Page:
The Department of Health has announced the lifting of the Public Health Emergency Declaration which formed the State’s response to the COVID-19 pandemic from January 2020 on.
The move on 31 October followed legislation passed in State Parliament creating a new COVID-19 management framework to manage the next phase of the pandemic.
Minister for Health and Ambulance Services, Yvette D’Ath said the new framework would allow Queensland to adjust its approach to the management of COVID-19 to reflect the new reality of living with the pandemic.
“When the emergency declaration was first made on 29 January 2020, the world was still coming to terms with this strange virus emanating from Wuhan, China,” Ms D’Ath said.
“The modelling at that time suggested that more than 10,000 Queenslanders would lose their lives if there was widespread community transmission before vaccination.”
She said Queensland lost 2,277 lives with “every single one of these deaths is a tragedy”.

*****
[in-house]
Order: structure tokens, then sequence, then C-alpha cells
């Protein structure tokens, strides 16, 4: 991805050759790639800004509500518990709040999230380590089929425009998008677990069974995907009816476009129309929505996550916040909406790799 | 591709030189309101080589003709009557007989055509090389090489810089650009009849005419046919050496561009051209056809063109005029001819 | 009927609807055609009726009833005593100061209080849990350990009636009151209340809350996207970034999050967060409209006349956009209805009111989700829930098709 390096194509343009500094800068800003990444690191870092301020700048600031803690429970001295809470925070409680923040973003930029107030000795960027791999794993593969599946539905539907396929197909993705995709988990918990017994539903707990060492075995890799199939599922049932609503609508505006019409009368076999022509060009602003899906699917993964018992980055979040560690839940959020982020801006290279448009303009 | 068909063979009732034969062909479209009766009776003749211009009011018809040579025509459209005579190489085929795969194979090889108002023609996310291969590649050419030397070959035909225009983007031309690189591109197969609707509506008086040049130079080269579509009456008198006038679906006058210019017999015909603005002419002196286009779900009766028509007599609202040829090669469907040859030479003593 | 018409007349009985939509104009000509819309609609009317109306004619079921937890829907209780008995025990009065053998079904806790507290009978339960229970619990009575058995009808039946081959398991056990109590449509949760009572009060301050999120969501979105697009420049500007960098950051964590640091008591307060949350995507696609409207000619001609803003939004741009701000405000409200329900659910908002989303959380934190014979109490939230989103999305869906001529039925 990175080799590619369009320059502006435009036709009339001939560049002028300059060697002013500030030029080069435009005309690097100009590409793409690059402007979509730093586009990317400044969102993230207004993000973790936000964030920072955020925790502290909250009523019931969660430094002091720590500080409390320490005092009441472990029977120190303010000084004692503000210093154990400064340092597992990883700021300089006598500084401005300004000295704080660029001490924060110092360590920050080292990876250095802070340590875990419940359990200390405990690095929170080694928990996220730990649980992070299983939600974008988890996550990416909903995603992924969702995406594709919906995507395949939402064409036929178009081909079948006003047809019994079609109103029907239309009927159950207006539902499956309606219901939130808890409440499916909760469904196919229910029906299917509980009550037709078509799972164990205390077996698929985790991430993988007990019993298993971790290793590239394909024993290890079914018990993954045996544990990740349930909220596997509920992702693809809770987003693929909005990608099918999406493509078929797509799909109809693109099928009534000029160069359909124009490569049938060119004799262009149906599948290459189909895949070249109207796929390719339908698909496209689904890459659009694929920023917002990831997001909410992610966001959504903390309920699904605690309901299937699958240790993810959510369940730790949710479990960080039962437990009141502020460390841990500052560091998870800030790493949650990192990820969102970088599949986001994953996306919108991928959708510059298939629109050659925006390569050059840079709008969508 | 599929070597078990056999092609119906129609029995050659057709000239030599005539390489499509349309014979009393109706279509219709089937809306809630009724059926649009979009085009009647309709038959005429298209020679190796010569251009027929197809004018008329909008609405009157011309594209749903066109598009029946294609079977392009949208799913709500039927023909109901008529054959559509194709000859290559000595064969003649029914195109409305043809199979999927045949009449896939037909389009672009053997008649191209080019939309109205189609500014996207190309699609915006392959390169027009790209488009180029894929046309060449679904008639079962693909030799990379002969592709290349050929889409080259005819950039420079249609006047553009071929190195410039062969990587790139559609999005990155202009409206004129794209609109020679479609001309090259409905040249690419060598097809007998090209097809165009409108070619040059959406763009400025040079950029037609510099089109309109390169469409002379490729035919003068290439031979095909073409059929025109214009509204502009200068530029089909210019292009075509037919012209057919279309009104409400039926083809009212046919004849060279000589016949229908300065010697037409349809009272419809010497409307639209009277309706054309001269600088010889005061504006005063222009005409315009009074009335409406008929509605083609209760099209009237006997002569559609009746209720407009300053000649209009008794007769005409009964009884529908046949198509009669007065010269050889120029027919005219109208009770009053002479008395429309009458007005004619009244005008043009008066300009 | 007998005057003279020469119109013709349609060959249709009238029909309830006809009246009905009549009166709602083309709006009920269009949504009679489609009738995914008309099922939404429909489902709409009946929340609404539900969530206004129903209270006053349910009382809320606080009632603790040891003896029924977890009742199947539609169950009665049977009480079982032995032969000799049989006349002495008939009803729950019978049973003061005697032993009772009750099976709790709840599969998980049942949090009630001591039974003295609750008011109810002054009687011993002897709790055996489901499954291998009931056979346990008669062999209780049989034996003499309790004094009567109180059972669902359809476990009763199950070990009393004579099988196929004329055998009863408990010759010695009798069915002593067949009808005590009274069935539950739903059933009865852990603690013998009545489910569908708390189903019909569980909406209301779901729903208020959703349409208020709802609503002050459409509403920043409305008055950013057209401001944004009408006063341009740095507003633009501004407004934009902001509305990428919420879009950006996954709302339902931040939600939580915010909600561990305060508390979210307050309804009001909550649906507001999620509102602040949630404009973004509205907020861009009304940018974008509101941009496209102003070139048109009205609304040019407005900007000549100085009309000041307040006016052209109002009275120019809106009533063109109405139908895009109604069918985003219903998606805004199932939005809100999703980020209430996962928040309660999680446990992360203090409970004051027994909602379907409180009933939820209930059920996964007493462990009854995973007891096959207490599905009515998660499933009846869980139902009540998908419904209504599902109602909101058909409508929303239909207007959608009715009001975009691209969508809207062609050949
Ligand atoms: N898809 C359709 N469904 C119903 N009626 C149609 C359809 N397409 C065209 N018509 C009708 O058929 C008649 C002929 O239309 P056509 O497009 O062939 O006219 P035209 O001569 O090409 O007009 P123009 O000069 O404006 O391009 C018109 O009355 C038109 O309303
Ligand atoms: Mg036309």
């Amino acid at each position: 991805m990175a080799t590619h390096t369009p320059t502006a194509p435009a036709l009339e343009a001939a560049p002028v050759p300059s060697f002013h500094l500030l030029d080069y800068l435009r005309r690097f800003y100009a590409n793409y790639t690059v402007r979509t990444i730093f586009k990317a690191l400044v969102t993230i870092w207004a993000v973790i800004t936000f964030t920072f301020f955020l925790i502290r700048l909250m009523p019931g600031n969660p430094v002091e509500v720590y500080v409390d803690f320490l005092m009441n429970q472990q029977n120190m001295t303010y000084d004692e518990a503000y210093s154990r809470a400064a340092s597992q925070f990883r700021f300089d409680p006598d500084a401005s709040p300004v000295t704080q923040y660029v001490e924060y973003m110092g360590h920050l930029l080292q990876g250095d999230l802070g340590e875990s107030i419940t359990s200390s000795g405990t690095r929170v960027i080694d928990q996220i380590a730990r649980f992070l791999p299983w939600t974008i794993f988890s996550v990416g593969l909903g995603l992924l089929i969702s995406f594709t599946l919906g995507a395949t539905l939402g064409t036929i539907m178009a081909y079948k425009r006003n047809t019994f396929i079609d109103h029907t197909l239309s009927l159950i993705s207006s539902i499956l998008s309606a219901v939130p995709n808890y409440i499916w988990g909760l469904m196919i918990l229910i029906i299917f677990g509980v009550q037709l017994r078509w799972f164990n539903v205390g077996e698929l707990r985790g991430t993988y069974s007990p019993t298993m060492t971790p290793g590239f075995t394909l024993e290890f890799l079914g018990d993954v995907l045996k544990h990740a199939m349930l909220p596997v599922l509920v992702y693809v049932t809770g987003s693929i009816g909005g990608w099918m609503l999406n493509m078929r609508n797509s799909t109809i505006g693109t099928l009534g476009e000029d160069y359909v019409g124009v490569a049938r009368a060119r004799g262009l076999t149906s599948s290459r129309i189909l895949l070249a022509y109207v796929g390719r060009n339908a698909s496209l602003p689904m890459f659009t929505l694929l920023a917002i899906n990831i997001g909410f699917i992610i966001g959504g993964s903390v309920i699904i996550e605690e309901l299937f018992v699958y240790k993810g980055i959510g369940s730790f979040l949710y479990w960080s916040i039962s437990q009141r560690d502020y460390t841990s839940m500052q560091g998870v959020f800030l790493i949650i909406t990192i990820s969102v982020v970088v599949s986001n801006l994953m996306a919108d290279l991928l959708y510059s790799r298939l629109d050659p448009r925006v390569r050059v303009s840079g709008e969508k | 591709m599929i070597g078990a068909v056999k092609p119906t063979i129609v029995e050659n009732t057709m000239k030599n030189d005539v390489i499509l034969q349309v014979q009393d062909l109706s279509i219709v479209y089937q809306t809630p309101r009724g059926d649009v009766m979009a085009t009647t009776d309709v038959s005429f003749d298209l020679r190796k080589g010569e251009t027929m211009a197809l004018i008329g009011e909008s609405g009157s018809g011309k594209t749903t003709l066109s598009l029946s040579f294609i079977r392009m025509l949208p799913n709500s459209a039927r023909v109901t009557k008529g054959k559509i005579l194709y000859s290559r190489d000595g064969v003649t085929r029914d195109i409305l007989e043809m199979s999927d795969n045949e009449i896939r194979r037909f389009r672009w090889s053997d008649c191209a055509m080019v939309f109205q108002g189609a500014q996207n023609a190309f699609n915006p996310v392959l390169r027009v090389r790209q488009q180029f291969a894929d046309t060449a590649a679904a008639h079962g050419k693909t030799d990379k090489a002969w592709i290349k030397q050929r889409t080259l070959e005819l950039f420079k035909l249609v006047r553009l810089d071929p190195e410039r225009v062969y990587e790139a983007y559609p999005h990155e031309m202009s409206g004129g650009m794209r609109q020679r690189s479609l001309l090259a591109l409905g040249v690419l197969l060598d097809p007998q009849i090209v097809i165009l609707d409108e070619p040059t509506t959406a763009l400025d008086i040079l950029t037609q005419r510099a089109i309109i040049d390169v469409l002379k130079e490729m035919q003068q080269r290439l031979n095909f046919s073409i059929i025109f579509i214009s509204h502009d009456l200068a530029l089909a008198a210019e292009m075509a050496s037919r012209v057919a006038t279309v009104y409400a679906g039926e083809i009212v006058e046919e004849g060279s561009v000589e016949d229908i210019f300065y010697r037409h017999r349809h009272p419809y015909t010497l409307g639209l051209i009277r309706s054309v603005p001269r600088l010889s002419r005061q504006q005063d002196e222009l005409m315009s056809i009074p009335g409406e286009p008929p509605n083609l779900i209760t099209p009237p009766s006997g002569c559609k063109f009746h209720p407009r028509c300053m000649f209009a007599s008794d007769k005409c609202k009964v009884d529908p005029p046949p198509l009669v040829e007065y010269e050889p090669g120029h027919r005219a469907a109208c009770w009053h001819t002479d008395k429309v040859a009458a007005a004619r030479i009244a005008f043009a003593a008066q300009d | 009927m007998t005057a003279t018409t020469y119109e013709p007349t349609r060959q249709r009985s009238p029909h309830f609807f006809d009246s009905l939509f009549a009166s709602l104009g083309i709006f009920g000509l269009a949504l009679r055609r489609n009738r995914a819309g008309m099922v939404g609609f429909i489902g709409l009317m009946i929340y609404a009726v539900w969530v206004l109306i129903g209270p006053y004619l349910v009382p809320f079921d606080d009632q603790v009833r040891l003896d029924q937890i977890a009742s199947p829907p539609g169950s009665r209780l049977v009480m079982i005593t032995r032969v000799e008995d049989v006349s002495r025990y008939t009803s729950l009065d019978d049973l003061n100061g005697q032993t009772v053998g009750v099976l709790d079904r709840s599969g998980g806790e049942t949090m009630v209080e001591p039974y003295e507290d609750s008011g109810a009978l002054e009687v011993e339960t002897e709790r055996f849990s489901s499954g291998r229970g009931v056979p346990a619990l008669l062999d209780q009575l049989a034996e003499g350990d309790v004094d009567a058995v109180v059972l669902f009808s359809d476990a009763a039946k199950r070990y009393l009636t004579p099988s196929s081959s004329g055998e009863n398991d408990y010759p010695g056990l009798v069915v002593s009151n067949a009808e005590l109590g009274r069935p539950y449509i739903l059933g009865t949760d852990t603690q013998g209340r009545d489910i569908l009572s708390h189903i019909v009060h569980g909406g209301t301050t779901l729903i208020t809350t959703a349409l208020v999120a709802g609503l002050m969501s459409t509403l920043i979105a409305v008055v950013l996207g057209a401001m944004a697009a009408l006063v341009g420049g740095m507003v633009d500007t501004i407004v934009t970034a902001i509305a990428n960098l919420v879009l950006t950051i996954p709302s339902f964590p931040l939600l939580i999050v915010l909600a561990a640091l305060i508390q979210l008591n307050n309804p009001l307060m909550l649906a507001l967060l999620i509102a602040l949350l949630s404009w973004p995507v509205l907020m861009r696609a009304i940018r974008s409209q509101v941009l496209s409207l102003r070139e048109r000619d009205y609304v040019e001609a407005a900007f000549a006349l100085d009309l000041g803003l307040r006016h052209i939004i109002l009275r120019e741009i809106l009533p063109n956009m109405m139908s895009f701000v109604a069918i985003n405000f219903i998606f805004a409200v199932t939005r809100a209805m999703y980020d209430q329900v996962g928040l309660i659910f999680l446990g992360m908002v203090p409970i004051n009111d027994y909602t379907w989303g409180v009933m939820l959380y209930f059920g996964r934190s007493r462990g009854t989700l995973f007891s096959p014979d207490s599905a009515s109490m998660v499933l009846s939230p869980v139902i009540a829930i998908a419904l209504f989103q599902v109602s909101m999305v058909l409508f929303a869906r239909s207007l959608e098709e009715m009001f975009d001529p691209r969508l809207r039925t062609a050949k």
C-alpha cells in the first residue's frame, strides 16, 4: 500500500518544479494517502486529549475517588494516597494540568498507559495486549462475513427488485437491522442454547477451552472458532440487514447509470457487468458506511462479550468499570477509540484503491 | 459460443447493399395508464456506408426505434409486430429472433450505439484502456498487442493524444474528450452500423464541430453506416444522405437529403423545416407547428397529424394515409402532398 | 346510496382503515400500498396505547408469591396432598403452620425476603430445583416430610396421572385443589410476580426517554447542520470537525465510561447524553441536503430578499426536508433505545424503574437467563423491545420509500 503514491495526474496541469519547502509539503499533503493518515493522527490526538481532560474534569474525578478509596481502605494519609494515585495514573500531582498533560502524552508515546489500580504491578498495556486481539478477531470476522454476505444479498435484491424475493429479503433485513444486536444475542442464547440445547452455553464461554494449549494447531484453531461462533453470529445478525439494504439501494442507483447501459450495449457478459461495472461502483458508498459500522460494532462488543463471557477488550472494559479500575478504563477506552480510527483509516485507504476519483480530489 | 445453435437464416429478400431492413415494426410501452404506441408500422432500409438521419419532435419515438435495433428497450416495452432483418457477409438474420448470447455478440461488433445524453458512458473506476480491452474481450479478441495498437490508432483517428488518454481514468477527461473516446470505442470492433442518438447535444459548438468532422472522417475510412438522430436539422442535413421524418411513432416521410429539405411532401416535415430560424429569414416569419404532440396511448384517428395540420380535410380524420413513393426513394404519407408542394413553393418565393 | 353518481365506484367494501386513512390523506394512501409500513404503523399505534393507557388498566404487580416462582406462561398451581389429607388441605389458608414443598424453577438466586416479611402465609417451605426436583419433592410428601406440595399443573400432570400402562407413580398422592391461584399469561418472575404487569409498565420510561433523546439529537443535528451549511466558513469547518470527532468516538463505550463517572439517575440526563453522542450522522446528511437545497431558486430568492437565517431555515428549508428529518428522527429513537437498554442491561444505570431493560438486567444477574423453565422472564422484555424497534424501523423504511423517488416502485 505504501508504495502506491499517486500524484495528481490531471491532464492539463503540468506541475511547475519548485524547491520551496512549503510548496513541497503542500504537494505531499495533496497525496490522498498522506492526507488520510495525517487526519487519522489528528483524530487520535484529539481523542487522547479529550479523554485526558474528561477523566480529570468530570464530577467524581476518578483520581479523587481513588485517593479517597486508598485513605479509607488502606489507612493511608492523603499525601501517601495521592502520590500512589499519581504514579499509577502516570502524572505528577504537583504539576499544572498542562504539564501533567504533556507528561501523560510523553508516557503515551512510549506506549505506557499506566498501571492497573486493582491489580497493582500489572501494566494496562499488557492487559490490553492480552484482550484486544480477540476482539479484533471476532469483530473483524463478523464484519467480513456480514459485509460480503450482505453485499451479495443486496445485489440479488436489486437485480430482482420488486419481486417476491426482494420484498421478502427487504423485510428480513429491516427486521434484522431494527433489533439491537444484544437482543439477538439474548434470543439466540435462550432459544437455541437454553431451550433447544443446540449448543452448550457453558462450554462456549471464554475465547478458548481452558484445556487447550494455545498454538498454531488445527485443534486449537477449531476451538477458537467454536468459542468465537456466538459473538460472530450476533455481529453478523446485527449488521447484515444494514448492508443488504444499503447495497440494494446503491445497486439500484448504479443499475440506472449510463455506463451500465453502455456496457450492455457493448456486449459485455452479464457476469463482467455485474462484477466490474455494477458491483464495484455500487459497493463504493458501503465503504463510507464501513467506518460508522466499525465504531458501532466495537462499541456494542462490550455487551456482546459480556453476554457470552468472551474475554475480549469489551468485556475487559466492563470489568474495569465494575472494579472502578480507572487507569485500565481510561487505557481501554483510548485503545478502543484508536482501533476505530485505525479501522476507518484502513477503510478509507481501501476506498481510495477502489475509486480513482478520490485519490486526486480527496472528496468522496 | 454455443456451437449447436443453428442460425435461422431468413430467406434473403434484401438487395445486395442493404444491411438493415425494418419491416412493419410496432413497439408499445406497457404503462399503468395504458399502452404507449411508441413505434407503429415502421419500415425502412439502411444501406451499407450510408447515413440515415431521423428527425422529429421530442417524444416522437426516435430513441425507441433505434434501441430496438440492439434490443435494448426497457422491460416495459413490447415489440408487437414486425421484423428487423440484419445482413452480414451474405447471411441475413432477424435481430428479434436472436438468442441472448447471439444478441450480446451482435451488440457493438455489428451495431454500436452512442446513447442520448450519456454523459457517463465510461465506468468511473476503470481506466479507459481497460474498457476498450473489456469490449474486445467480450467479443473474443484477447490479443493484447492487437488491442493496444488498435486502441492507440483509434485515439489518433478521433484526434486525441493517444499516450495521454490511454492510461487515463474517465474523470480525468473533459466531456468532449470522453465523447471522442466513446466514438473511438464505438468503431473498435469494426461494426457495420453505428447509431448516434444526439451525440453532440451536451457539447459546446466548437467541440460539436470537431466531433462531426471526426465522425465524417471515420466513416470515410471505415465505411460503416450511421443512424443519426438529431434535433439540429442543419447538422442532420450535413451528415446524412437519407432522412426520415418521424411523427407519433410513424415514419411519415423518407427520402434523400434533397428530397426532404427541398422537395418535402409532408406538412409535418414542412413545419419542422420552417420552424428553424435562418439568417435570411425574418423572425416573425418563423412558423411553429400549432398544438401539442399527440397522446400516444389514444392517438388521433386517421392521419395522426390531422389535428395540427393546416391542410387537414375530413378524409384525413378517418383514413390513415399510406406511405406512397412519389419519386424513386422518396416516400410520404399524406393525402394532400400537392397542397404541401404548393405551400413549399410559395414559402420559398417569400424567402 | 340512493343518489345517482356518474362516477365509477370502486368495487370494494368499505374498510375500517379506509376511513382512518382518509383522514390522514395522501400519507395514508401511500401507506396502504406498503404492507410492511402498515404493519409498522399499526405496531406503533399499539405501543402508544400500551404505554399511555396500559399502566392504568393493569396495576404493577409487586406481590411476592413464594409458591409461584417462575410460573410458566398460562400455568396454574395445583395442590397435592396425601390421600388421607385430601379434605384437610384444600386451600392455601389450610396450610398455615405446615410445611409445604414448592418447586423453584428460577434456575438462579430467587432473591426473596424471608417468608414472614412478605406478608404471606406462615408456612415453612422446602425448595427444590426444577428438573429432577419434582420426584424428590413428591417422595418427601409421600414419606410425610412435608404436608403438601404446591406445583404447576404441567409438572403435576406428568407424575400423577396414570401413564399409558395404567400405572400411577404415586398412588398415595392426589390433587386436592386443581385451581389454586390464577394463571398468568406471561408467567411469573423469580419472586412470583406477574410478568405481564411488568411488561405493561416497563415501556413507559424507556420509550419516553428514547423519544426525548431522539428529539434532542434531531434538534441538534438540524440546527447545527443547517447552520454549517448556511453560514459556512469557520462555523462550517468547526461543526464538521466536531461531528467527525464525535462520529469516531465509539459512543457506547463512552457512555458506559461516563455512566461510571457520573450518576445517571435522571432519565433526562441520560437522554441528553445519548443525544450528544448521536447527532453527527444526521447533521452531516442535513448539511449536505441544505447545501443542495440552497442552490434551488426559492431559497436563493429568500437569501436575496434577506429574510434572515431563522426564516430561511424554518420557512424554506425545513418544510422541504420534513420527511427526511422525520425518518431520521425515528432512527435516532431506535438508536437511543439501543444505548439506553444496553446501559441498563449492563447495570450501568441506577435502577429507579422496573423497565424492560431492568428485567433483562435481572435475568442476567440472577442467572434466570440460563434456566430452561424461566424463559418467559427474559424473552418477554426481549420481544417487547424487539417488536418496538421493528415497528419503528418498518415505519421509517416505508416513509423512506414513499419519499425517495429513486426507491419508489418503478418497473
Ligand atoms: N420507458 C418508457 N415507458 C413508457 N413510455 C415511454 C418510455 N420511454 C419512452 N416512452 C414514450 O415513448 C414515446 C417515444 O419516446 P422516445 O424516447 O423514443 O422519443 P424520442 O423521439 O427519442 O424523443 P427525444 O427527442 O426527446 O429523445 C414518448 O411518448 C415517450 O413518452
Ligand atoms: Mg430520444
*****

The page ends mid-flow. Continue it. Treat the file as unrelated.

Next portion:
“However, thanks to the collective efforts of Queenslanders, we didn’t let the virus run rampant; we were able to live with a semblance of normality throughout the pandemic that very few other communities had,” Ms D’Ath said.
“At our peak, there were 1,123 beds occupied by COVID patients in Queensland; today, that figure stands at 92 in our public hospitals. At its highest, there were 54 COVID patients in intensive care units; today, that figure sits at three.”
She said the new legislation provided that the Chief Health Officer could only issue a public health direction if satisfied the direction was reasonably necessary to prevent or respond to a serious risk to the public health system or the community as a result of COVID-19.
“Or to give effect to decisions of National Cabinet or advice from national advisory bodies relating to the public health response to COVID-19,” the Minister said.
The powers the Chief Health Officer under the legislation have a sunset clause of 31 October 2023.